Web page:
The novel echoes another powerful debut, One Flew Over the Cuckoo’s Nest, in its frank and honest approach to the topic of mental health. The reaction of Pat’s father to his son’s return (namely anger, distrust and ignoring the fact) is representative of how many in society view those with mental health issues. It is a clever ploy of the writer to embody these emotions in the character of Pat Sr. although perhaps the preachy overtones and its heavy-handedness is indicative of the first time author. However, it allows the reader to question their own opinions and reactions. You can be appalled by Pat Sr.’s behaviour initially, yet the novel asks whether you would be any different? As I say, bordering on the self-righteous but entirely well meaning.

Pat spends his days working out, his nights sweating in sleeping bags and any spare time reading classic literature. His intention is to become a better man both physically and intellectually in order to win back his ex-wife’s affection. This is Quick’s trick when it comes to Pat’s empathetic abilities as a main character. There is something so ridiculous, so childlike and resultantly so charming about his ambition that it is hard to knock him down. He considers his life in a unique way, seeing everything as categorised and compartmentalised. His breakdown has forged emotions as almost physical entities for him, making much of his unusual description potent to the reader. For example, his past is what he refers to as the ‘bad place’ a tangible location for Pat that he endeavours to avoid at all costs. Contrary to the ‘bad place’ is Pat’s continued and optimistic belief in ‘silver linings’ or the happy ending he foresees. The consistency in the narrative style is a big plus for the piece.

What do you expect?

The movie adaptation has been marketed as something of a romantic comedy, focusing on Pat’s strange friendship with fellow oddball Tiffany. As damaged as he is, it doesn’t take a genius to predict the plot points for their relationship, yet there is something more than average about Tiffany. For a start, I found her intensely dislikeable initially. Whether this was intentional or the fault of the writer I’m still unclear. Even the discovery of her tragic widowhood fails to strike a chord and her cold chasing of Pat appears anything but the ingredients of romantic comedy. Yet she grows on you, just as she grows on Pat. She is complex and to be honest on occasion she is a bit of a bitch, but you learn she is deeply human in her flaws and deeply passionate in her pursuit of Pat.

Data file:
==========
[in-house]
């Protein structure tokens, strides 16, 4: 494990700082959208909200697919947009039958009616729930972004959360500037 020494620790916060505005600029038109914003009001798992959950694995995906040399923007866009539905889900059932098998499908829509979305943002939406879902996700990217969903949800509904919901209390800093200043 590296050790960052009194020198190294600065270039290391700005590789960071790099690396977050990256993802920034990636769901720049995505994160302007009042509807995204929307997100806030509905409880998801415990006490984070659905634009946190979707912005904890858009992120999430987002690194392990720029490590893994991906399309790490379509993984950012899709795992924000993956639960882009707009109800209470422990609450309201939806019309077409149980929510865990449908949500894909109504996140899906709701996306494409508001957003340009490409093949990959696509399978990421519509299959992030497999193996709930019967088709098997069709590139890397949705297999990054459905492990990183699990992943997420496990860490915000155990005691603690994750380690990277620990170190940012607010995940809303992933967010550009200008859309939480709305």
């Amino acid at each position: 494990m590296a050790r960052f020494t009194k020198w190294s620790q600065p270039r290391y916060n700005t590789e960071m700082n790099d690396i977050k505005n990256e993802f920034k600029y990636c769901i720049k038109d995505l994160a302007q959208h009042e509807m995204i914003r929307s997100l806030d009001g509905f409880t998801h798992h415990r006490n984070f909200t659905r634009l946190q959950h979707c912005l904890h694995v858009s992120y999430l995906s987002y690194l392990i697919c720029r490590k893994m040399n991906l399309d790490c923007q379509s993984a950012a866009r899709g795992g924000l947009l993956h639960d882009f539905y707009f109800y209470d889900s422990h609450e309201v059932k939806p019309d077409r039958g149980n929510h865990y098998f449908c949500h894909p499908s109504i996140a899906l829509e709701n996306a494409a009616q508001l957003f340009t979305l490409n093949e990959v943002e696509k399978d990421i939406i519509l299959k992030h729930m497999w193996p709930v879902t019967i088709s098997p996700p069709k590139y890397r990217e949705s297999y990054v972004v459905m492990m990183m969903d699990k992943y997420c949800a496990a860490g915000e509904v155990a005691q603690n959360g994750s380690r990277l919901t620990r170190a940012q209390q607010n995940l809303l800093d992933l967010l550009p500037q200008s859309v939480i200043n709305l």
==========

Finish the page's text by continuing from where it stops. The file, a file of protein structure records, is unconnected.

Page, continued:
As I’ve alluded to before, the strength in the novel’s style is the narrative voice. Of course, first person narrative is not new to the novel and if anything it is the easiest choice for a writer to make. However, it is not always done with quite as much style and success. Its consistency shows thorough understanding and respects the careful balance between character and story that is so intrinsic to a novel’s success.

Much of this review revolves around character and themes, with only a little time dedicated to style. A conscious decision, as Silver Linings Playbook is all about Pat and his journey with style and structure integrated with him in a way that renders it barely noticeable. Whether Pat is a hero in the traditional sense seems unimportant. Yet his determined and obstinate belief in ‘silver linings’ makes him optimism personified and, as a reader, becoming embroiled in his worlds, both real and imaginary, is something of a pleasure.